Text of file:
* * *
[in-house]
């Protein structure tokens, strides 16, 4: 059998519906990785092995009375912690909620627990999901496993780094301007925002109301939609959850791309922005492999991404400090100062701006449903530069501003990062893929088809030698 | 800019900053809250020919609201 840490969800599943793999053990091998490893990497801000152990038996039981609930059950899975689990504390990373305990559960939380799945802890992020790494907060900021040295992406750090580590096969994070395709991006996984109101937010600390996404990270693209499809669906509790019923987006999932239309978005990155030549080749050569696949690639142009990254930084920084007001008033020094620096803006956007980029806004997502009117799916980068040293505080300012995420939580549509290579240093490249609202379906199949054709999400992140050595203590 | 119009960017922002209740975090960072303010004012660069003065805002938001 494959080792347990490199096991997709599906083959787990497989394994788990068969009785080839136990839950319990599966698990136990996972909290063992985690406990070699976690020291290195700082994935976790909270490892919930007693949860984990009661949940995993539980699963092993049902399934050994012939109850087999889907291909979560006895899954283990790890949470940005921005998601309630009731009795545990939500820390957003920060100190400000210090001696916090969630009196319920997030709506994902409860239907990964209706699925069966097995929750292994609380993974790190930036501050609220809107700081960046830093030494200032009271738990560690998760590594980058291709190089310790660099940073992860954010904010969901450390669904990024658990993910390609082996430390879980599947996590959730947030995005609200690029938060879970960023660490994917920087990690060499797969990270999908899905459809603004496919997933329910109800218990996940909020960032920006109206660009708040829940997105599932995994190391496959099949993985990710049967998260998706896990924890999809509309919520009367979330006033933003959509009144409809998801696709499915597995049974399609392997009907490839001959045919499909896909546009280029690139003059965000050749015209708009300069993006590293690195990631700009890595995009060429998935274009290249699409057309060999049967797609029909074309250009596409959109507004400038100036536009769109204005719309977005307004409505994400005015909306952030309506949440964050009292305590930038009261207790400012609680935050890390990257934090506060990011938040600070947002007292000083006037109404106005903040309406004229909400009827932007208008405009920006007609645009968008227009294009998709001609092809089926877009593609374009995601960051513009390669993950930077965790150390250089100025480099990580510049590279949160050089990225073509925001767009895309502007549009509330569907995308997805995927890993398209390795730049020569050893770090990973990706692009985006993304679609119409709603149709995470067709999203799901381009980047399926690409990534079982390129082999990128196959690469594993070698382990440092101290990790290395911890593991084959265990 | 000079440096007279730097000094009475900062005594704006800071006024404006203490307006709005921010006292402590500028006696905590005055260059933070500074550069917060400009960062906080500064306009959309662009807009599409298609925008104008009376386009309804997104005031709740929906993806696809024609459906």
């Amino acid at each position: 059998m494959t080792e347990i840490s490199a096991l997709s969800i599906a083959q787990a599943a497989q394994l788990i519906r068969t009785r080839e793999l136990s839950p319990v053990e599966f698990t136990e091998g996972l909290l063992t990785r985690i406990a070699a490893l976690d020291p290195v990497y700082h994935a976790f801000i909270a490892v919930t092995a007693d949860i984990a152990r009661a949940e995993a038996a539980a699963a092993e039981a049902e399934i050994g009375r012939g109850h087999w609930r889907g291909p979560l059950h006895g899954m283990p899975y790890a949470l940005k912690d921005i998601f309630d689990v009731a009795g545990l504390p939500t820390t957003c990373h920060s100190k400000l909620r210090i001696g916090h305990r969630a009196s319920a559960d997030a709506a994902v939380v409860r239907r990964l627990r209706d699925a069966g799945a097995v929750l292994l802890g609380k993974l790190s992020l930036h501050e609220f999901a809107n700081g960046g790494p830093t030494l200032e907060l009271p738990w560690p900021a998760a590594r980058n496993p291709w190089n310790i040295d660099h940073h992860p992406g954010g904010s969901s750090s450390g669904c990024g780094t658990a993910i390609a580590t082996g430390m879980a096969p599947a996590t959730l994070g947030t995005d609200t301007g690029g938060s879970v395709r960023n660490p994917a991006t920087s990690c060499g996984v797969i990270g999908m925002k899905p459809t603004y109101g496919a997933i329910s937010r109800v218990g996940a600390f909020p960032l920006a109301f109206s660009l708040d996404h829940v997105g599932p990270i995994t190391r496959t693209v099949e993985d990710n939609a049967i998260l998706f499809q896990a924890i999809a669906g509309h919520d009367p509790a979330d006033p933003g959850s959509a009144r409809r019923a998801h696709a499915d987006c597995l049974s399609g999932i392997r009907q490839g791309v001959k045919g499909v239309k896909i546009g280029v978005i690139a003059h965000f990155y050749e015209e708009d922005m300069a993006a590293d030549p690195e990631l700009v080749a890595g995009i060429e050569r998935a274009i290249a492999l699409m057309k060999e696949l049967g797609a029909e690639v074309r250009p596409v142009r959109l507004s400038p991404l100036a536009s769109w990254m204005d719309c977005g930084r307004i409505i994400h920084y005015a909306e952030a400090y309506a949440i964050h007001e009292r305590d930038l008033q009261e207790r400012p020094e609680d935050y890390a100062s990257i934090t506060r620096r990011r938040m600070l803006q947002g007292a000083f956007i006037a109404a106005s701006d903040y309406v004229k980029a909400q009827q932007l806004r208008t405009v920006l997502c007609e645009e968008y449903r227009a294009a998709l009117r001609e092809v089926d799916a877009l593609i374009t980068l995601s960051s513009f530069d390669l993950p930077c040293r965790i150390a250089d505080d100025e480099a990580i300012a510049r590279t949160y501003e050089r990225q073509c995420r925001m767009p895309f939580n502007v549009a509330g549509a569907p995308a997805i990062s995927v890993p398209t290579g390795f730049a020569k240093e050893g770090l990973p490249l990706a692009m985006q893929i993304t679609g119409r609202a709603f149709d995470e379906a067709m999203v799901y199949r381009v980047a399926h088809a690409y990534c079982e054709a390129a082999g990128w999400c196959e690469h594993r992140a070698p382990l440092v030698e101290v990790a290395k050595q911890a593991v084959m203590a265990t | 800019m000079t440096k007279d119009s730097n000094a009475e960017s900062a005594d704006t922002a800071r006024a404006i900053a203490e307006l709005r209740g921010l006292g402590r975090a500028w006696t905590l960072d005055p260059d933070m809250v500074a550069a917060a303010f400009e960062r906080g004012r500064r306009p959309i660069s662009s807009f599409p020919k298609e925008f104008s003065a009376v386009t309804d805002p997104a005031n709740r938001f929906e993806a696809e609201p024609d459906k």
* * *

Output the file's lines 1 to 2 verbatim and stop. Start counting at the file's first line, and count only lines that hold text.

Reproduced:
[in-house]
């Protein structure tokens, strides 16, 4: 059998519906990785092995009375912690909620627990999901496993780094301007925002109301939609959850791309922005492999991404400090100062701006449903530069501003990062893929088809030698 | 800019900053809250020919609201 840490969800599943793999053990091998490893990497801000152990038996039981609930059950899975689990504390990373305990559960939380799945802890992020790494907060900021040295992406750090580590096969994070395709991006996984109101937010600390996404990270693209499809669906509790019923987006999932239309978005990155030549080749050569696949690639142009990254930084920084007001008033020094620096803006956007980029806004997502009117799916980068040293505080300012995420939580549509290579240093490249609202379906199949054709999400992140050595203590 | 119009960017922002209740975090960072303010004012660069003065805002938001 494959080792347990490199096991997709599906083959787990497989394994788990068969009785080839136990839950319990599966698990136990996972909290063992985690406990070699976690020291290195700082994935976790909270490892919930007693949860984990009661949940995993539980699963092993049902399934050994012939109850087999889907291909979560006895899954283990790890949470940005921005998601309630009731009795545990939500820390957003920060100190400000210090001696916090969630009196319920997030709506994902409860239907990964209706699925069966097995929750292994609380993974790190930036501050609220809107700081960046830093030494200032009271738990560690998760590594980058291709190089310790660099940073992860954010904010969901450390669904990024658990993910390609082996430390879980599947996590959730947030995005609200690029938060879970960023660490994917920087990690060499797969990270999908899905459809603004496919997933329910109800218990996940909020960032920006109206660009708040829940997105599932995994190391496959099949993985990710049967998260998706896990924890999809509309919520009367979330006033933003959509009144409809998801696709499915597995049974399609392997009907490839001959045919499909896909546009280029690139003059965000050749015209708009300069993006590293690195990631700009890595995009060429998935274009290249699409057309060999049967797609029909074309250009596409959109507004400038100036536009769109204005719309977005307004409505994400005015909306952030309506949440964050009292305590930038009261207790400012609680935050890390990257934090506060990011938040600070947002007292000083006037109404106005903040309406004229909400009827932007208008405009920006007609645009968008227009294009998709001609092809089926877009593609374009995601960051513009390669993950930077965790150390250089100025480099990580510049590279949160050089990225073509925001767009895309502007549009509330569907995308997805995927890993398209390795730049020569050893770090990973990706692009985006993304679609119409709603149709995470067709999203799901381009980047399926690409990534079982390129082999990128196959690469594993070698382990440092101290990790290395911890593991084959265990 | 000079440096007279730097000094009475900062005594704006800071006024404006203490307006709005921010006292402590500028006696905590005055260059933070500074550069917060400009960062906080500064306009959309662009807009599409298609925008104008009376386009309804997104005031709740929906993806696809024609459906």